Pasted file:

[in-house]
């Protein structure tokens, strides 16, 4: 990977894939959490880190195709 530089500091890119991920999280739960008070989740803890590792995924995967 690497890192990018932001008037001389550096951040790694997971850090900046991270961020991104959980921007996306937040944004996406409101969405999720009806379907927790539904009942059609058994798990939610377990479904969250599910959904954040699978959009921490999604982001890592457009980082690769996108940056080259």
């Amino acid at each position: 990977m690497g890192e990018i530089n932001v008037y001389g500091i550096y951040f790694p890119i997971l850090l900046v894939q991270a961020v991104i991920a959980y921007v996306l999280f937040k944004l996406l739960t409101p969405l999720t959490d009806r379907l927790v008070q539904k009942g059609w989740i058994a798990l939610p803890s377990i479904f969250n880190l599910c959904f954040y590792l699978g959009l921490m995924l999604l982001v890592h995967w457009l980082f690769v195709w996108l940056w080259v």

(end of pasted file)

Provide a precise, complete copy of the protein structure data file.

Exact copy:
[in-house]
């Protein structure tokens, strides 16, 4: 990977894939959490880190195709 530089500091890119991920999280739960008070989740803890590792995924995967 690497890192990018932001008037001389550096951040790694997971850090900046991270961020991104959980921007996306937040944004996406409101969405999720009806379907927790539904009942059609058994798990939610377990479904969250599910959904954040699978959009921490999604982001890592457009980082690769996108940056080259």
């Amino acid at each position: 990977m690497g890192e990018i530089n932001v008037y001389g500091i550096y951040f790694p890119i997971l850090l900046v894939q991270a961020v991104i991920a959980y921007v996306l999280f937040k944004l996406l739960t409101p969405l999720t959490d009806r379907l927790v008070q539904k009942g059609w989740i058994a798990l939610p803890s377990i479904f969250n880190l599910c959904f954040y590792l699978g959009l921490m995924l999604l982001v890592h995967w457009l980082f690769v195709w996108l940056w080259v």